Welcome to the Research Journal of Ne-Do-Ba. I will be exploring a number of potential Wabanaki (Native American) families found in Northeastern North America. I would like to share my journey with others. - - - - -
Wlipunkini - Travel Well
Each report evaluates the town’s existing historic properties inventory, highlights significant historic buildings and settlement patterns, and presents threats to these resources. A bibliography lists key secondary resources.
We tell them that those stories are not fact until we have the records to back them up.
It's only natural that we believe what our mother, father, or any other family elder for that matter, tells us about our family history. Unfortunately some of their stories get distorted over time.
Now imagine that game of telephone is happening, not over an hour but, over decades. Oh, and someone in the "telephone" line was 8 years old when it was their turn and they only heard the story the one time. Your Nana may have had the best of intentions in passing the story along to you. She probably believed every word of it but if you base your research on that and toss aside any records that don't fit the family legend your real family history will never be found.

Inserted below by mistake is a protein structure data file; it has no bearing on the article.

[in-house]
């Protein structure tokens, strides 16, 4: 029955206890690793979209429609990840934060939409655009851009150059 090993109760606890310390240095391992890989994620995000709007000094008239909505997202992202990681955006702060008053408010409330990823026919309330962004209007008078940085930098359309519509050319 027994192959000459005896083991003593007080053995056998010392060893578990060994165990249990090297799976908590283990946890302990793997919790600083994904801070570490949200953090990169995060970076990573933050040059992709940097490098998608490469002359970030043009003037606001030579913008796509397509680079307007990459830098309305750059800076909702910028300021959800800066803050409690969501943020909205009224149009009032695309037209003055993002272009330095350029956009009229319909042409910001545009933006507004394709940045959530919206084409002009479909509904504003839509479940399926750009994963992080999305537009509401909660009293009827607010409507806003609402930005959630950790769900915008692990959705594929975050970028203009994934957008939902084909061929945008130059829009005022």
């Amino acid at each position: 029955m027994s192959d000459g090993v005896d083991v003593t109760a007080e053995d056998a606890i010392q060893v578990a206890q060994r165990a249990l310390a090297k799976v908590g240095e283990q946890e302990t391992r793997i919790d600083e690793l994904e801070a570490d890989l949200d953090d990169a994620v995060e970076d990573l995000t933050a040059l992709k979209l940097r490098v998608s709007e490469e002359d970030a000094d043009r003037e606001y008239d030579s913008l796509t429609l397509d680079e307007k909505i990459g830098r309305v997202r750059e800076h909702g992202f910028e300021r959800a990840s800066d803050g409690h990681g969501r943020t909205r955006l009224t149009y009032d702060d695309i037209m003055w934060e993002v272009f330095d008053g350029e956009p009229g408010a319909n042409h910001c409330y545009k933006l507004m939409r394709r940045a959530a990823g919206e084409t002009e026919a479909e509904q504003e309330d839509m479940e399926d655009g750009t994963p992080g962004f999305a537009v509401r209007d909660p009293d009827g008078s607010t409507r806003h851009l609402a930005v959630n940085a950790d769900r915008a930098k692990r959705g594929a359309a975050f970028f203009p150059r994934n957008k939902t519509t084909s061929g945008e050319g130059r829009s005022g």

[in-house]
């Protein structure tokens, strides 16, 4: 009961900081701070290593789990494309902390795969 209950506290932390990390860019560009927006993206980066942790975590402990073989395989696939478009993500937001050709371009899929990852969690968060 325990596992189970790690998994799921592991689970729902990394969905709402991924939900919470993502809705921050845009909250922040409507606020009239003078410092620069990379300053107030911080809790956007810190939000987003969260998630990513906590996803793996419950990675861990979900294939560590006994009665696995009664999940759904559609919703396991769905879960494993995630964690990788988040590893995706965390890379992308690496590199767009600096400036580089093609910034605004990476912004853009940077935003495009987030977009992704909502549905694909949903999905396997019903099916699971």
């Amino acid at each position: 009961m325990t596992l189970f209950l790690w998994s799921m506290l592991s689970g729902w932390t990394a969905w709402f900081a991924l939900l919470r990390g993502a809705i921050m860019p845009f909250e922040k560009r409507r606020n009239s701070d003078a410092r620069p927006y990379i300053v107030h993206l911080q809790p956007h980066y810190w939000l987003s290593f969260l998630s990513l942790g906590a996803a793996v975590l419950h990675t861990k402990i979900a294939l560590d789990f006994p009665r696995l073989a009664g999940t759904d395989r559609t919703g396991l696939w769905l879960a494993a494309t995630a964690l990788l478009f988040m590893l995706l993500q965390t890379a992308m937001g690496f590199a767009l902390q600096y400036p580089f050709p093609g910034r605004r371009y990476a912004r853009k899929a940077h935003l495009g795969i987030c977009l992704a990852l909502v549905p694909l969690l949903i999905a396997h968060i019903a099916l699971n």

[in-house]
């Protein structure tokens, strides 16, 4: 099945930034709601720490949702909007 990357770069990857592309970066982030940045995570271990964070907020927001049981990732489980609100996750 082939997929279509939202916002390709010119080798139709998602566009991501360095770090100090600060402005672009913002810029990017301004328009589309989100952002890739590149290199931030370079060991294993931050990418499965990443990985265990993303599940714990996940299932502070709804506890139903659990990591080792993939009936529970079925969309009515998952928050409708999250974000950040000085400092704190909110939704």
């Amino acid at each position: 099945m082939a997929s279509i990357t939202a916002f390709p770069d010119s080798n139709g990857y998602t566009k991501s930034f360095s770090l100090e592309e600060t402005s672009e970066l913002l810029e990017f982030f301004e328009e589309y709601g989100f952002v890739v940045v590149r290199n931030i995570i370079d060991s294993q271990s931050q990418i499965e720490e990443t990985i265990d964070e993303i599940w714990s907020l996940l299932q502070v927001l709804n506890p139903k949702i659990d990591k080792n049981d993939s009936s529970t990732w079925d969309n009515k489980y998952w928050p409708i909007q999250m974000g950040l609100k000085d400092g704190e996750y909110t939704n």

Your ancestor had "high cheek bones" or "long, straight black hair", fact. Saying that the trait denotes a certain ethnicity or race is conjecture, speculation, or wishful thinking, not fact.
A grandparent could have told a fictional story to their grandchild at an impressionable age. That child then tells it to his own children and so on. Somewhere along the way it becomes, not a bedtime story but a family story. When did the story change from fiction to non-fiction?
Once you start researching you may find that a small part of the story IS true. Over the years it's just been embellished a little.